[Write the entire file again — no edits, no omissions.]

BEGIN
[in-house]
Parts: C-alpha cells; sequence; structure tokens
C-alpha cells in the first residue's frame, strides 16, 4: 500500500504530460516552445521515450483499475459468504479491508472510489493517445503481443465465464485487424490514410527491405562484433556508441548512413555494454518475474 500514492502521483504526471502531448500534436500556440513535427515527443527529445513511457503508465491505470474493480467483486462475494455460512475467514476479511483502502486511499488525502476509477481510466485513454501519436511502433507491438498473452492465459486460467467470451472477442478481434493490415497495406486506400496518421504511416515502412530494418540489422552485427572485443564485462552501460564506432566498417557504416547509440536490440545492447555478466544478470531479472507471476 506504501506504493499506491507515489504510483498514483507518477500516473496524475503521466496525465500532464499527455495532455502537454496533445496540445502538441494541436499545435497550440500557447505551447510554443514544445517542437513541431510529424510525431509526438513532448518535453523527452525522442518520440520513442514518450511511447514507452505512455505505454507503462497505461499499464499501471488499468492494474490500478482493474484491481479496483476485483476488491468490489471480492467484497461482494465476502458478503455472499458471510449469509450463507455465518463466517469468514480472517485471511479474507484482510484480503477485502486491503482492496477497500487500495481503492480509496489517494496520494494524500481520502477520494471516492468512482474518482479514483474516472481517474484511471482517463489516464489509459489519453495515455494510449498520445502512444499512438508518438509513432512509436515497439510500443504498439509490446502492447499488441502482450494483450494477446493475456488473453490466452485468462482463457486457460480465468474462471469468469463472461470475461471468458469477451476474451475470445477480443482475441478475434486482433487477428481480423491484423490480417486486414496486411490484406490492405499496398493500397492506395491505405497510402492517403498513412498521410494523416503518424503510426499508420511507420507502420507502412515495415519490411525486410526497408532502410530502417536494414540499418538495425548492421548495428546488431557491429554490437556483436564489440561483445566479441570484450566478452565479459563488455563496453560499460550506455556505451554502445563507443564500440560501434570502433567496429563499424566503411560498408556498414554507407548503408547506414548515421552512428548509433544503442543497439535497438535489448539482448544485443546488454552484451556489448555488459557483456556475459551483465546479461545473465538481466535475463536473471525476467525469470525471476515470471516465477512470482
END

[in-house]
Parts: C-alpha cells; sequence; structure tokens
C-alpha cells in the first residue's frame, strides 16, 4: 500500500504530460516552445521515450483499475459468504479491508472510489493517445503481443465465464485487424490514410527491405562484433556508441548512413555494454518475474 500514492502521483504526471502531448500534436500556440513535427515527443527529445513511457503508465491505470474493480467483486462475494455460512475467514476479511483502502486511499488525502476509477481510466485513454501519436511502433507491438498473452492465459486460467467470451472477442478481434493490415497495406486506400496518421504511416515502412530494418540489422552485427572485443564485462552501460564506432566498417557504416547509440536490440545492447555478466544478470531479472507471476 506504501506504493499506491507515489504510483498514483507518477500516473496524475503521466496525465500532464499527455495532455502537454496533445496540445502538441494541436499545435497550440500557447505551447510554443514544445517542437513541431510529424510525431509526438513532448518535453523527452525522442518520440520513442514518450511511447514507452505512455505505454507503462497505461499499464499501471488499468492494474490500478482493474484491481479496483476485483476488491468490489471480492467484497461482494465476502458478503455472499458471510449469509450463507455465518463466517469468514480472517485471511479474507484482510484480503477485502486491503482492496477497500487500495481503492480509496489517494496520494494524500481520502477520494471516492468512482474518482479514483474516472481517474484511471482517463489516464489509459489519453495515455494510449498520445502512444499512438508518438509513432512509436515497439510500443504498439509490446502492447499488441502482450494483450494477446493475456488473453490466452485468462482463457486457460480465468474462471469468469463472461470475461471468458469477451476474451475470445477480443482475441478475434486482433487477428481480423491484423490480417486486414496486411490484406490492405499496398493500397492506395491505405497510402492517403498513412498521410494523416503518424503510426499508420511507420507502420507502412515495415519490411525486410526497408532502410530502417536494414540499418538495425548492421548495428546488431557491429554490437556483436564489440561483445566479441570484450566478452565479459563488455563496453560499460550506455556505451554502445563507443564500440560501434570502433567496429563499424566503411560498408556498414554507407548503408547506414548515421552512428548509433544503442543497439535497438535489448539482448544485443546488454552484451556489448555488459557483456556475459551483465546479461545473465538481466535475463536473471525476467525469470525471476515470471516465477512470482